We were very disappointed and frustrated with ourselves, going back home. We were not even talking to each other and could not even sleep the whole night. One of our family member was dying, and we could not do anything about it.
The next day, on the 22nd of May, Mr. Surendran was supposed to meet Pannir at 2pm in the prison. However, even though we presented his details on Tuesday, 21st May, a day prior, we did not receive any approval for his visit. It was almost 12pm in the afternoon, and after asking them a couple of times, SPS told us that they will not allow Mr. Surendran to meet Pannir. When asked why, the whole management of SPS said they don’t know the reason and there might not be one, in fact.
Mr.Kuhanesh, the officer in-charge of prison visits, informed us that the approval comes from the Ministry of Home Affairs of Singapore. And so, I asked for the contact details of the person I can reach out to in the Ministry of Home Affairs. Upon asking this, they seem stunned and replied that they will get back to me.
A moment later, they called us for a meeting and this time, the same officers said that the approval for prison visits comes from a “3rd party” and he was not sure who that was. It was surprising that they had no name whatsoever for this 3rd party they were referring to (or were unwilling to actually disclose the truth, which seemed more likely). We then came to the dreaded realisation that this is how they have been brainwashing all the death row inmates’ families. The prison care team that was supposed to help us were also cohorts of SPS’ management, whom voluntarily gave us misleading and incorrect answers, while beating around the bush, so that we will not be successful in saving Pannir. SPS’ system, its components, and its participants, are designed to operate to ensure that mounting a defence for incarcerated minor drug offenders would be near to impossible .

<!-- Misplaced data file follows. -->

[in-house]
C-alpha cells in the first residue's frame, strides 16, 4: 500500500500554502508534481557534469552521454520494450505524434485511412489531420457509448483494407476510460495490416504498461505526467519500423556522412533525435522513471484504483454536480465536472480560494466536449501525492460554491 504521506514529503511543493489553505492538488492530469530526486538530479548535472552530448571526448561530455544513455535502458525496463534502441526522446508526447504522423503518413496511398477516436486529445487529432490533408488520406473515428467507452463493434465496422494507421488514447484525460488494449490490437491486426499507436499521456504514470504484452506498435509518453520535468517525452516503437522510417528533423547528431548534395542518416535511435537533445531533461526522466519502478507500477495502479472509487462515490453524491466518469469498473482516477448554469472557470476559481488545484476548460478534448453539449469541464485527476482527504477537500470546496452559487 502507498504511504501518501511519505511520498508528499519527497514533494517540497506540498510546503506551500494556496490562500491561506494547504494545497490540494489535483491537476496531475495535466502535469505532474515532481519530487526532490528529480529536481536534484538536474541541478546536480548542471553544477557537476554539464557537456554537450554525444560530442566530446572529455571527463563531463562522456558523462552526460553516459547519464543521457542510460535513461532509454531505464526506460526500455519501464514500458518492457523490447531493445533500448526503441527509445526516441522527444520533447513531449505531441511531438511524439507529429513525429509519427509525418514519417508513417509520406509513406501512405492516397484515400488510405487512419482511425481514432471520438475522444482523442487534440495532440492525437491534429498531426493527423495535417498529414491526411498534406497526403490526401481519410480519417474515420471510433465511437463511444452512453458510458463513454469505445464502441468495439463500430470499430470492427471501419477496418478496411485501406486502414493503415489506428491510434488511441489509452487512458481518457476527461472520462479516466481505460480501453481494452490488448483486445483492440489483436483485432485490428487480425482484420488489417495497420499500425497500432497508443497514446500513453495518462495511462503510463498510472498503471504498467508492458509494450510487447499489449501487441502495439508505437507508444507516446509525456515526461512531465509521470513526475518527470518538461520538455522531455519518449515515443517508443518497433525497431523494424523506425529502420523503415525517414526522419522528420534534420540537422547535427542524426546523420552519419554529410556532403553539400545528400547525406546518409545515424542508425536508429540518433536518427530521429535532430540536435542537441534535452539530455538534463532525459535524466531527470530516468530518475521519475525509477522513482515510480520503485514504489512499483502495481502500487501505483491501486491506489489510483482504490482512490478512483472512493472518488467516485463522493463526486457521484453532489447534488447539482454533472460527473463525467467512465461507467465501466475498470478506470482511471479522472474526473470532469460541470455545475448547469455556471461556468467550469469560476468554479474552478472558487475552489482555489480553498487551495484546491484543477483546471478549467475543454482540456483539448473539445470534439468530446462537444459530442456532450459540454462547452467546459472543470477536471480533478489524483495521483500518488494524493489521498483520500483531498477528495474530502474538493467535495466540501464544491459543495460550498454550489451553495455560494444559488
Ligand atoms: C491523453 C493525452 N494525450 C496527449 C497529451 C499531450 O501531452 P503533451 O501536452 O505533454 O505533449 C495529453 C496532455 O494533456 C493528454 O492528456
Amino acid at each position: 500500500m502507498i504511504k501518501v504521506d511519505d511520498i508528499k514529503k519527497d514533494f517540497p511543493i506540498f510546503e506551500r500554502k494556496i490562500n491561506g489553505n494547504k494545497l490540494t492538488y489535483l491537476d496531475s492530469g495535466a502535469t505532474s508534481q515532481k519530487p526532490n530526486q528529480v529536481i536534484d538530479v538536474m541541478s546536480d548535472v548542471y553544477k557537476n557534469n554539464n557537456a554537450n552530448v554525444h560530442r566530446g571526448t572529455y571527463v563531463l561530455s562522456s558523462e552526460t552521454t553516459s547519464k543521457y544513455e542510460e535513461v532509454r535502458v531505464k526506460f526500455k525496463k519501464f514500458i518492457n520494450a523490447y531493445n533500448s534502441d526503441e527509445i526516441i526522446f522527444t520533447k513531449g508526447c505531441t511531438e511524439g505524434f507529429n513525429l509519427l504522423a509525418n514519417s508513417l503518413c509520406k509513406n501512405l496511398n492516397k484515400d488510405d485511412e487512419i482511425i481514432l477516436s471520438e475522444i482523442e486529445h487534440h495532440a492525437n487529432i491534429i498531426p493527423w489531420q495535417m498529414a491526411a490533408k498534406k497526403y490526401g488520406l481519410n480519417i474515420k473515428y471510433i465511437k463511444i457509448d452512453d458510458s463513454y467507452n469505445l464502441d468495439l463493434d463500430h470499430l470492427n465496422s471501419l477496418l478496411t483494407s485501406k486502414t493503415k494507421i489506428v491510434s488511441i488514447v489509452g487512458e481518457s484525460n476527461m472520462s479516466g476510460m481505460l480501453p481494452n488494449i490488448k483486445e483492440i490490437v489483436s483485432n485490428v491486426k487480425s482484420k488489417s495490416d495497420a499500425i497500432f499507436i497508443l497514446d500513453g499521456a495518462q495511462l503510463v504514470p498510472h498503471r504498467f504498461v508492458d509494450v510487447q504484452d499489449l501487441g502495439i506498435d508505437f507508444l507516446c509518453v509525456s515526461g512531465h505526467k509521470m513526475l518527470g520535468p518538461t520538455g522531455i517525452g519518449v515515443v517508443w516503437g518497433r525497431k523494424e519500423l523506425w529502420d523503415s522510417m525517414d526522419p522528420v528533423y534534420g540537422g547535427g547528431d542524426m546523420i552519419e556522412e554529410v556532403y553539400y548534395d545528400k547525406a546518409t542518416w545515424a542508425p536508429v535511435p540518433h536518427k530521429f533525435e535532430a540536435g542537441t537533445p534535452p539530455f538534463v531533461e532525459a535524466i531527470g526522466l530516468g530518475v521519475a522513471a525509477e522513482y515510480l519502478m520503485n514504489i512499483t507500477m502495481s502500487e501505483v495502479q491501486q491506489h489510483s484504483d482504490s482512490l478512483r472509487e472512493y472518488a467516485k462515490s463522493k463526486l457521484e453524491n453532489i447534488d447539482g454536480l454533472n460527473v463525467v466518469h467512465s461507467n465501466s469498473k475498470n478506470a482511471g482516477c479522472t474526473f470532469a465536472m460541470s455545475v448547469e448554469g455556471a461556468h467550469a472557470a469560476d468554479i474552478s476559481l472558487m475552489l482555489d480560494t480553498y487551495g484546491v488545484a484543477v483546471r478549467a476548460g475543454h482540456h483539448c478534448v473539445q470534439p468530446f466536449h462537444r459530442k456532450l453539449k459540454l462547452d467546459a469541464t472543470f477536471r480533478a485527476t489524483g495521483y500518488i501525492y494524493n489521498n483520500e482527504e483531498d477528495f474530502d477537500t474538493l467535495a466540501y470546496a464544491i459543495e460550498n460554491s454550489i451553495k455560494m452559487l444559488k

With all the obstacles that we were facing, on the other hand, my siblings and I were trying to remember each point that were told to us by our Malaysian Lawyer, Mr. Surendran, on what Pannir should say in the court for his defence the next day. No pen or paper was allowed during our visits to see Pannir, so each of us remembered one to two points to tell Pannir when we went to visit him that day. It was very infuriating and upsetting to acknowledge the fact that my brother is fighting for his life and the Changi Prison officers are not letting his own lawyer meet him. We managed to remember and tell Pannir all the points he needed to know, and he did jot it all down but his face was very sad and dull because up until the very last moment, he could not get a proper legal representation for himself.